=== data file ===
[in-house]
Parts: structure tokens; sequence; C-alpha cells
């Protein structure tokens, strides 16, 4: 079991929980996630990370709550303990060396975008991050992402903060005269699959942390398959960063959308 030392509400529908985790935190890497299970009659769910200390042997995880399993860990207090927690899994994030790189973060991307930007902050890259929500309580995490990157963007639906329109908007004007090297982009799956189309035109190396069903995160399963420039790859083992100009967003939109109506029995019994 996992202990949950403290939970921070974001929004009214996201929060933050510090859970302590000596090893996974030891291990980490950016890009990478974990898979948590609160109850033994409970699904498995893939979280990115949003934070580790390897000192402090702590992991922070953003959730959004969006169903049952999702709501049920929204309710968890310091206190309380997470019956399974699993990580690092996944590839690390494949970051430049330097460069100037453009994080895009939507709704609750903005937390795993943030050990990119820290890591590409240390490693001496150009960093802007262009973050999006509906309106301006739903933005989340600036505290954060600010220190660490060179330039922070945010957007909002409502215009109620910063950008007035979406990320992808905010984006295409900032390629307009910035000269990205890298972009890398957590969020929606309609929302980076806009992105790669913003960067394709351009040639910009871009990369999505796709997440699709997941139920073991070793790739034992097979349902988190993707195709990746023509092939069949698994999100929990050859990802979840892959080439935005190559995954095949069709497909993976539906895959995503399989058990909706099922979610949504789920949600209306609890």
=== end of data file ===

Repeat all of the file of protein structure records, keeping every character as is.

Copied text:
[in-house]
Parts: structure tokens; sequence; C-alpha cells
């Protein structure tokens, strides 16, 4: 079991929980996630990370709550303990060396975008991050992402903060005269699959942390398959960063959308 030392509400529908985790935190890497299970009659769910200390042997995880399993860990207090927690899994994030790189973060991307930007902050890259929500309580995490990157963007639906329109908007004007090297982009799956189309035109190396069903995160399963420039790859083992100009967003939109109506029995019994 996992202990949950403290939970921070974001929004009214996201929060933050510090859970302590000596090893996974030891291990980490950016890009990478974990898979948590609160109850033994409970699904498995893939979280990115949003934070580790390897000192402090702590992991922070953003959730959004969006169903049952999702709501049920929204309710968890310091206190309380997470019956399974699993990580690092996944590839690390494949970051430049330097460069100037453009994080895009939507709704609750903005937390795993943030050990990119820290890591590409240390490693001496150009960093802007262009973050999006509906309106301006739903933005989340600036505290954060600010220190660490060179330039922070945010957007909002409502215009109620910063950008007035979406990320992808905010984006295409900032390629307009910035000269990205890298972009890398957590969020929606309609929302980076806009992105790669913003960067394709351009040639910009871009990369999505796709997440699709997941139920073991070793790739034992097979349902988190993707195709990746023509092939069949698994999100929990050859990802979840892959080439935005190559995954095949069709497909993976539906895959995503399989058990909706099922979610949504789920949600209306609890």